As I look outside my window here in Pontypridd, I can see two large yellow cranes and the outline of three new buildings which have changed the skyline, bringing the Edwardian-cum-1960s melange of a town centre into the twenty-first century. They will house a brand-new library, gymnasium, and the administrative centre of the South Wales Metro. Soon a new footbridge will cross the River Taff providing quick access to the rejuvenated and popular National Lido of Wales. In recent weeks, the Rhondda has been enjoying an arts festival featuring everything from Welsh language slam poetry to breakdancing championships to open-air Shakespeare. We Valleys folk have lots to be pessimists about, to be sure, but we do not live in a post-Thatcherite wasteland. Our world is changing.
Just before the 2016 Referendum, I was in the Rhondda filming with the BBC. On the hillside, the crew and I looked over the once beating heart not just of the Welsh coal mining industry but of British imperial power. Steam coal from the Rhondda powered the Royal Navy and a considerable proportion of Britain’s commercial shipping. At the industry’s height, one Welshman in every four was employed by the pits (not all of them underground) with the rest of the economy and an entire class structure built on top of that foundation. But the coal industry in the Valleys peaked in terms of manpower and output in 1913: every single year thereafter, despite all the innovations underground and above, it was in absolute decline. Tempting as it is to do so, it is difficult to blame Margaret Thatcher entirely for a process begun before she was even born.
Given the slow death of industrial Wales, governments of various colours, with varying degrees of success, to say nothing of ideological intent, have endeavoured to find something which can meaningfully replace an industry which was all-encompassing. That was what the postwar Hoover or Triang factories in Merthyr Tydfil were all about, or the Brynmawr rubber factory, or the efforts by Alfred Polikoff to rejuvenate the Rhondda with his factory in Treorchy. The age of the factory, making everything from spectacles to washing machines and model aeroplanes, certainly alleviated the decline of coal and brought prosperity for a time. But the effects ran out in the 1970s and the social violence of unemployment was exacerbated by the Thatcherite politics of the 1980s and early 1990s. Not even government rescue packages, such as the millions of pounds offered in 1975 by Harold Wilson’s Labour government to keep the Triang factory in Merthyr Tydfil, could stem the tide–Triang shut in 1978. In short, there was very little in the arsenal of twentieth-century economics that could wholly resolve the death of coal; there is as yet nothing in the arsenal of twenty-first-century economics that will. Hence the debate: ‘what are the Valleys for?’ A question with a difficult answer because ‘The Valleys’ as a singular experience rather than a plural noun are a product not of reality but of mythology.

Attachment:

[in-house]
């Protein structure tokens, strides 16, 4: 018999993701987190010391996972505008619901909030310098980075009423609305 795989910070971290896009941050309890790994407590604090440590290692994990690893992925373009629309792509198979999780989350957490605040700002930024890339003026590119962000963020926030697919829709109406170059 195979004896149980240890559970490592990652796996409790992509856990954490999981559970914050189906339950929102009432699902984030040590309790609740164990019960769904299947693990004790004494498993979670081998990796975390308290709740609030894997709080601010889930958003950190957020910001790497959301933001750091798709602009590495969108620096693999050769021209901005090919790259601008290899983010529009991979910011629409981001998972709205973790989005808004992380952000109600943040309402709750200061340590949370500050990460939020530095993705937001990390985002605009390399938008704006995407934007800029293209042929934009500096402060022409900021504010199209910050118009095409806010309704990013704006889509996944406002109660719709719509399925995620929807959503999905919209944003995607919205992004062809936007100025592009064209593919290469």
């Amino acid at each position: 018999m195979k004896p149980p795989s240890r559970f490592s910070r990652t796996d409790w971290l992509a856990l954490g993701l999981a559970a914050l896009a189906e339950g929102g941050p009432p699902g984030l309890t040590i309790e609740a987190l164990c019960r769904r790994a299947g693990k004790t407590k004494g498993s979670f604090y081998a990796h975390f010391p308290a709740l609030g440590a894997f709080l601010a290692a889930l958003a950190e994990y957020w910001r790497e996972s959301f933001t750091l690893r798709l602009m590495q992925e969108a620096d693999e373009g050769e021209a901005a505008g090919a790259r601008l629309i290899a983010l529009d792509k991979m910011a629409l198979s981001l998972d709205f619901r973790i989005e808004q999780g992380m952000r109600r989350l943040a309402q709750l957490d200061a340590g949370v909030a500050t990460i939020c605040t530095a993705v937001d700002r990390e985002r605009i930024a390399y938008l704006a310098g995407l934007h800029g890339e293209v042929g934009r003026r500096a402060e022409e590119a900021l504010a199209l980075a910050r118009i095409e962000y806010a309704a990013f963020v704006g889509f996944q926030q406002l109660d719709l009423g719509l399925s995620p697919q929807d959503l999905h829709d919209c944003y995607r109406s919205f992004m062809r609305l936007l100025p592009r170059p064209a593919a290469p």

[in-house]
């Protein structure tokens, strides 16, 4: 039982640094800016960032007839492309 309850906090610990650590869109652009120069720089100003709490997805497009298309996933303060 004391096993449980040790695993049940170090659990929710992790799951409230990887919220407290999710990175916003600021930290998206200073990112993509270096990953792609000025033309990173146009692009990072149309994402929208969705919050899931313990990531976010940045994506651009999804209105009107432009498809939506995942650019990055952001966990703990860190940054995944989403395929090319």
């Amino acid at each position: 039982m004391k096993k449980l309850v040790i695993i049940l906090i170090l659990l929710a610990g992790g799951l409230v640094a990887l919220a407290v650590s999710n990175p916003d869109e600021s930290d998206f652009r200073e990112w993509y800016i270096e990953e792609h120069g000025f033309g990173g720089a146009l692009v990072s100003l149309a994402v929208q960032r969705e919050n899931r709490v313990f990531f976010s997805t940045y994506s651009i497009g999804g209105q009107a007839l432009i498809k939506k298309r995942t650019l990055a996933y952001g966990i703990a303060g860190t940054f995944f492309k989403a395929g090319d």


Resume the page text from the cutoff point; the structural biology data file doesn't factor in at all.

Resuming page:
This is evident with the Brexit vote in the Valleys, which was by no means uniform: the Rhondda voted to Leave, neighbouring Pontypridd voted to Remain. Even in a constituency like Merthyr, which was heavily targeted by the Brexiters, there was a debate. Teaching in the town, I hear its terms regularly. But why? In his piece, Steffan Thomas suggests that the Valleys have ‘not experienced any real immigration since their glory days’ and thus discussion about immigration is merely spectral rather than based on contemporary reality. This is a common observation, to be sure, but incorrect. In fact, in numerical terms, European immigration to the Valleys in the present generation is not that different compared with a century ago. Between 2001 and 2011, the largest single percentage increase in non-UK born citizens in Wales occurred in Merthyr Tydfil–a leap of more than two hundred per cent. The Valleys may look, to all intents and purposes, very white, but this does not mean an absence of immigration, nor should it mean that immigration was the central issue in the Brexit vote.